I absolutely adore this music and I was so glad that I bought it. It's great to play music that I already know, and I can finally play the Love Theme. Unfortunately, there are some chords that no one but my piano teacher can play, they're so huge and crazy. Also...they cut out some of the best parts of the music, even though they include some of the track: for example, the crescendo in At Wit's End, and the entire wedding scene in "I Don't Think Now's the Time". Altogether, a great score.

Angel's Command
Angel's Command
by Brian Jacques
Edition: Library Binding

4.0 out of 5 stars Angel's Command, April 1 2008
This review is from: Angel's Command (Library Binding)
Brian Jacques's books have an interesting quality in that they are good while you're reading, but for the first portion, you don't really care if you come back or not. They don't grab hold of you and refuse to let go. And then, if you persist in reading long enough, they finally get a hold on you and you read nonstop till the end. The Angel's Command was like that. In the beginning it was just another pirate book; I had read enough of them that it didn't stand out...but it's strength in the first half was that it was just another pirate book...and I love those. Well drawn characters and plenty of wit and excitement brought me quickly to the second part. While the Razan were a bit over the top, I loved Karay and wished that she could be in more books, because she's so smart and crafty. There was a great bit with a very special animal at the end that completely surprised me. Another complaint? Unfortunately, immortal people can never seem to have any romances.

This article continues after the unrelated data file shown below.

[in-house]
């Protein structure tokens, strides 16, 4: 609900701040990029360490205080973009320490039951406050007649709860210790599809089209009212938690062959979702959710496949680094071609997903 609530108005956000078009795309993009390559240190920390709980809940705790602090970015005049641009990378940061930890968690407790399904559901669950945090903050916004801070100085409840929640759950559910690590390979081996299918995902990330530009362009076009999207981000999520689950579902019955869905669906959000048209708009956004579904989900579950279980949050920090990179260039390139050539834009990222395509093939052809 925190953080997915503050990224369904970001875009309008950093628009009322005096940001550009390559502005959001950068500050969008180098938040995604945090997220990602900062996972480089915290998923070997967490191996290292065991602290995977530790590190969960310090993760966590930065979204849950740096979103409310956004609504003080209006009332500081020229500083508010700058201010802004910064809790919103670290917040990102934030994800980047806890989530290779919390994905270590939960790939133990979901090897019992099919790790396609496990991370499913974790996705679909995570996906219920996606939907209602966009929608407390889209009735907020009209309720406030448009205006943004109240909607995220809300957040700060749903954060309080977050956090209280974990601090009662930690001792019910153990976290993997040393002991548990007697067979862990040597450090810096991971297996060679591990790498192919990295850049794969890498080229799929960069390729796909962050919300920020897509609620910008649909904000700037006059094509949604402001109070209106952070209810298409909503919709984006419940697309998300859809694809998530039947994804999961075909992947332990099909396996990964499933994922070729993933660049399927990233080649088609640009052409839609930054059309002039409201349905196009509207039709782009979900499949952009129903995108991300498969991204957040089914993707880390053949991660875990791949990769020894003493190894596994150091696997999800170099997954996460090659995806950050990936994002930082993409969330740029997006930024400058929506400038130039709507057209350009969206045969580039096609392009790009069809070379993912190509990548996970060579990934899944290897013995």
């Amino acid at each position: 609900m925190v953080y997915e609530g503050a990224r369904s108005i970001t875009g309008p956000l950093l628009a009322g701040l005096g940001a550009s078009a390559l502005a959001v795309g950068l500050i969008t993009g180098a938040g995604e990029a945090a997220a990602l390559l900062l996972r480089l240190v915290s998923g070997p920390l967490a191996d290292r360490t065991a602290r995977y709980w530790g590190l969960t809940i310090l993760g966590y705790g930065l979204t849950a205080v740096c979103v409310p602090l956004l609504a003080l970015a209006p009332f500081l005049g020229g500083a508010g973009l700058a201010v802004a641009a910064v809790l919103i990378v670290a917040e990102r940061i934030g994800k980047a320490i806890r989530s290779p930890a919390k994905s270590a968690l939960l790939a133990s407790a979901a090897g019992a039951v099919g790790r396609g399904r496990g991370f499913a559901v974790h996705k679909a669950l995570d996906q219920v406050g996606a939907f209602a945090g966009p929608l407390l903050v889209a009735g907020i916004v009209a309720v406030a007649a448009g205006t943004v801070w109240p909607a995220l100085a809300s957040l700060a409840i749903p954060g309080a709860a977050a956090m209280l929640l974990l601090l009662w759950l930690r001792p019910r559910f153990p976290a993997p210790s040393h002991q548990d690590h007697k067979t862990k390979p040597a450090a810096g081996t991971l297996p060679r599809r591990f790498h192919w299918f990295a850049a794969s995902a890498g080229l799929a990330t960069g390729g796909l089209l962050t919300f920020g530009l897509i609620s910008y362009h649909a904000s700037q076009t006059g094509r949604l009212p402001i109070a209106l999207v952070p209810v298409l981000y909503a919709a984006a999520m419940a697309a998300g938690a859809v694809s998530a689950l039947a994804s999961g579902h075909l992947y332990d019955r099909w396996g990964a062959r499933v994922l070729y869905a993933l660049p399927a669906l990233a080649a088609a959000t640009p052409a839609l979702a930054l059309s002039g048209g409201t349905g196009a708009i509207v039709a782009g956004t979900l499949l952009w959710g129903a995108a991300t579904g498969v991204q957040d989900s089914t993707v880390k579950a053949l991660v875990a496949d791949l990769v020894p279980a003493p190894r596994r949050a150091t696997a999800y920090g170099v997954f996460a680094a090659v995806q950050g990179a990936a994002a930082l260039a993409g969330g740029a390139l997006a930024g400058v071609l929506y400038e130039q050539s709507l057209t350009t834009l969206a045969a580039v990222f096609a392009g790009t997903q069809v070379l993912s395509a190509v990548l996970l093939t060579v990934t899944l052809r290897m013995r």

Castaways Of The Flying Dutchman
Castaways Of The Flying Dutchman
by Brian Jacques
Edition: Hardcover
15 used & new from CDN$ 0.32

4.0 out of 5 stars Castaways of the Flying Dutchman, March 10 2008
At first, this was the kind of novel that I could pick up and read for a few chapters, but once I put it down, I felt no real urge to go back and read more until I was bored again. For some reason, the terror and excitement of the high seas wasn't that interesting to me...maybe I'm just jaded from too many pirate movies. Davy Jones, anyone? But interestingly enough, once Ben and Ned got to Chapelvale, the story really took off, with bumbling villains, a mystery, and interesting characters. Also, Brian Jacques has a real knack for writing accents, as we can tell from his ferrets and moles in Redwall. However, there are a couple minor quibbles: the first is that the ending is a slight let down, but then, I was hoping for a romance between Amy and Ben...maybe that's not allowed under his immortality thing. And secondly, sometimes the dialog between between Ben and Ned seemed rather forced...they kept on saying "pal", etc. Oh, but Horatio's "dialog" thought patterns were hilarious!